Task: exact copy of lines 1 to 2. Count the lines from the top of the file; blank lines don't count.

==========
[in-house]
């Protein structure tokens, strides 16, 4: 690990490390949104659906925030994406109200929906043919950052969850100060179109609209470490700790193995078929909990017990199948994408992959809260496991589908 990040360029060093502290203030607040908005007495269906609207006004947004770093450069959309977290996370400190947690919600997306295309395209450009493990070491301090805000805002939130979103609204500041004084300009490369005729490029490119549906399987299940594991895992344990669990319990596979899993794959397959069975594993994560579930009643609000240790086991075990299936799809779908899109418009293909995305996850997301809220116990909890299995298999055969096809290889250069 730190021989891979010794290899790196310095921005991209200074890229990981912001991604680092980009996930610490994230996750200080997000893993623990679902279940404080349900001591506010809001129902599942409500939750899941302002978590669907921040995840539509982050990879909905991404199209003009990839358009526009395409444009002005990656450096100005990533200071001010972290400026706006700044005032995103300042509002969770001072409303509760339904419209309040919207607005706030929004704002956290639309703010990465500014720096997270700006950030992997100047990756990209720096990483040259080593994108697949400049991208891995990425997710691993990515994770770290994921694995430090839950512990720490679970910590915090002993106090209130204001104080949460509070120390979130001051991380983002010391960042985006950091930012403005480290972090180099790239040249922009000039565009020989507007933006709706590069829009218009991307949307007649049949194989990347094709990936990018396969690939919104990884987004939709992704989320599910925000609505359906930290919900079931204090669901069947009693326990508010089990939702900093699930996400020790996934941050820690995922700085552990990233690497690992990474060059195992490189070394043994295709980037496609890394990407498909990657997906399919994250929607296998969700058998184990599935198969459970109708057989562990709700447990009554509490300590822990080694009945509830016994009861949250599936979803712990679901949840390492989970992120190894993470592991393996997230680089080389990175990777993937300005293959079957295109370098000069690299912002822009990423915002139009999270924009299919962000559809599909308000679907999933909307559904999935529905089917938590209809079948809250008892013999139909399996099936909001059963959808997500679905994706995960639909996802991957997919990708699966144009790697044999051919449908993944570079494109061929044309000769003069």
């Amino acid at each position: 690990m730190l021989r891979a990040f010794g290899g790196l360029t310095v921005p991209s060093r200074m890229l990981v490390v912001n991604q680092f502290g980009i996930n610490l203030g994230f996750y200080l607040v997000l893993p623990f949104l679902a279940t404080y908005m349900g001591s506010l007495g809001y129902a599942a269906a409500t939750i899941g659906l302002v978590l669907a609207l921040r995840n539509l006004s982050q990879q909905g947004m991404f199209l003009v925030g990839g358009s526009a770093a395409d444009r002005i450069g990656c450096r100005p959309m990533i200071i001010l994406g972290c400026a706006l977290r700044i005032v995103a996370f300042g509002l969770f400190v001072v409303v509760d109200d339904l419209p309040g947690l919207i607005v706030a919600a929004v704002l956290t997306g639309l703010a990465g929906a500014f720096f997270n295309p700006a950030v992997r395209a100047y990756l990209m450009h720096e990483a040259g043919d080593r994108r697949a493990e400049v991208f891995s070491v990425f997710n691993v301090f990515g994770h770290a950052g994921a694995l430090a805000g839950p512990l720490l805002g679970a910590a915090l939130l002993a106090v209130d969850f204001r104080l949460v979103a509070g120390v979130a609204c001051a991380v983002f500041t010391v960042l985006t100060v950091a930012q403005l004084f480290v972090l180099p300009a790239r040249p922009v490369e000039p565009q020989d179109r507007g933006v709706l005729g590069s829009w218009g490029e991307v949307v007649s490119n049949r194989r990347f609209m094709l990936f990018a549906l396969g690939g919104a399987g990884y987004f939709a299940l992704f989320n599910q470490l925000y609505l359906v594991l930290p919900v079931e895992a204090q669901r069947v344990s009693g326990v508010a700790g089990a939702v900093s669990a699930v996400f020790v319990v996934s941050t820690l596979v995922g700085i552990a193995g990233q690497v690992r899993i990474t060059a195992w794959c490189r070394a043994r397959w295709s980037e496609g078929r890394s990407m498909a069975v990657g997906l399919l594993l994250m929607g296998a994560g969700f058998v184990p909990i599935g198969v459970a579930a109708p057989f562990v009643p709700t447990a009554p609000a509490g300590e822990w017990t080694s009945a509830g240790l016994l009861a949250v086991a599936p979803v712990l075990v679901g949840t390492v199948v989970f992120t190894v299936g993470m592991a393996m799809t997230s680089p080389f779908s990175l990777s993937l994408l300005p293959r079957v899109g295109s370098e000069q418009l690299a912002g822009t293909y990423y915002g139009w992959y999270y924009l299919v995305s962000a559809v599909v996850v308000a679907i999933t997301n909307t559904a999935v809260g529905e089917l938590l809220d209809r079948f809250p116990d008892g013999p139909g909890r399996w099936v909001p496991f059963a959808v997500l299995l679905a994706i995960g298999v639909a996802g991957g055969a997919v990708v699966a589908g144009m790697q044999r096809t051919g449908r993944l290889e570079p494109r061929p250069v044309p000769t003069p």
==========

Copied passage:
[in-house]
């Protein structure tokens, strides 16, 4: 690990490390949104659906925030994406109200929906043919950052969850100060179109609209470490700790193995078929909990017990199948994408992959809260496991589908 990040360029060093502290203030607040908005007495269906609207006004947004770093450069959309977290996370400190947690919600997306295309395209450009493990070491301090805000805002939130979103609204500041004084300009490369005729490029490119549906399987299940594991895992344990669990319990596979899993794959397959069975594993994560579930009643609000240790086991075990299936799809779908899109418009293909995305996850997301809220116990909890299995298999055969096809290889250069 730190021989891979010794290899790196310095921005991209200074890229990981912001991604680092980009996930610490994230996750200080997000893993623990679902279940404080349900001591506010809001129902599942409500939750899941302002978590669907921040995840539509982050990879909905991404199209003009990839358009526009395409444009002005990656450096100005990533200071001010972290400026706006700044005032995103300042509002969770001072409303509760339904419209309040919207607005706030929004704002956290639309703010990465500014720096997270700006950030992997100047990756990209720096990483040259080593994108697949400049991208891995990425997710691993990515994770770290994921694995430090839950512990720490679970910590915090002993106090209130204001104080949460509070120390979130001051991380983002010391960042985006950091930012403005480290972090180099790239040249922009000039565009020989507007933006709706590069829009218009991307949307007649049949194989990347094709990936990018396969690939919104990884987004939709992704989320599910925000609505359906930290919900079931204090669901069947009693326990508010089990939702900093699930996400020790996934941050820690995922700085552990990233690497690992990474060059195992490189070394043994295709980037496609890394990407498909990657997906399919994250929607296998969700058998184990599935198969459970109708057989562990709700447990009554509490300590822990080694009945509830016994009861949250599936979803712990679901949840390492989970992120190894993470592991393996997230680089080389990175990777993937300005293959079957295109370098000069690299912002822009990423915002139009999270924009299919962000559809599909308000679907999933909307559904999935529905089917938590209809079948809250008892013999139909399996099936909001059963959808997500679905994706995960639909996802991957997919990708699966144009790697044999051919449908993944570079494109061929044309000769003069």